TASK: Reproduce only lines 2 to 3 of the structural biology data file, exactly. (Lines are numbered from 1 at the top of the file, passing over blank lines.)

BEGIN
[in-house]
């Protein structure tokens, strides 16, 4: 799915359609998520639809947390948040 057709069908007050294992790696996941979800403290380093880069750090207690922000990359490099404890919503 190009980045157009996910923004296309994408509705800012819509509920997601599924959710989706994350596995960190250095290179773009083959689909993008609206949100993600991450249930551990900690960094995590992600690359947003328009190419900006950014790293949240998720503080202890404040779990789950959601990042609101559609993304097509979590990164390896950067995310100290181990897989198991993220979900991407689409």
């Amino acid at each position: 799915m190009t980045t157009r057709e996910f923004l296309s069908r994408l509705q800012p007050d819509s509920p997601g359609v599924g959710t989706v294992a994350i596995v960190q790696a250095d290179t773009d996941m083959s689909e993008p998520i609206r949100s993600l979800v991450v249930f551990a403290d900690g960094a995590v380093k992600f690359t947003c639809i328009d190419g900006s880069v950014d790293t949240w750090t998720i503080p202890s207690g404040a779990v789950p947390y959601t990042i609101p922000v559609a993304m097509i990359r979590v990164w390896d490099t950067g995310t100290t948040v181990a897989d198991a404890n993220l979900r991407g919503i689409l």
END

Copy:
């Protein structure tokens, strides 16, 4: 799915359609998520639809947390948040 057709069908007050294992790696996941979800403290380093880069750090207690922000990359490099404890919503 190009980045157009996910923004296309994408509705800012819509509920997601599924959710989706994350596995960190250095290179773009083959689909993008609206949100993600991450249930551990900690960094995590992600690359947003328009190419900006950014790293949240998720503080202890404040779990789950959601990042609101559609993304097509979590990164390896950067995310100290181990897989198991993220979900991407689409």
């Amino acid at each position: 799915m190009t980045t157009r057709e996910f923004l296309s069908r994408l509705q800012p007050d819509s509920p997601g359609v599924g959710t989706v294992a994350i596995v960190q790696a250095d290179t773009d996941m083959s689909e993008p998520i609206r949100s993600l979800v991450v249930f551990a403290d900690g960094a995590v380093k992600f690359t947003c639809i328009d190419g900006s880069v950014d790293t949240w750090t998720i503080p202890s207690g404040a779990v789950p947390y959601t990042i609101p922000v559609a993304m097509i990359r979590v990164w390896d490099t950067g995310t100290t948040v181990a897989d198991a404890n993220l979900r991407g919503i689409l």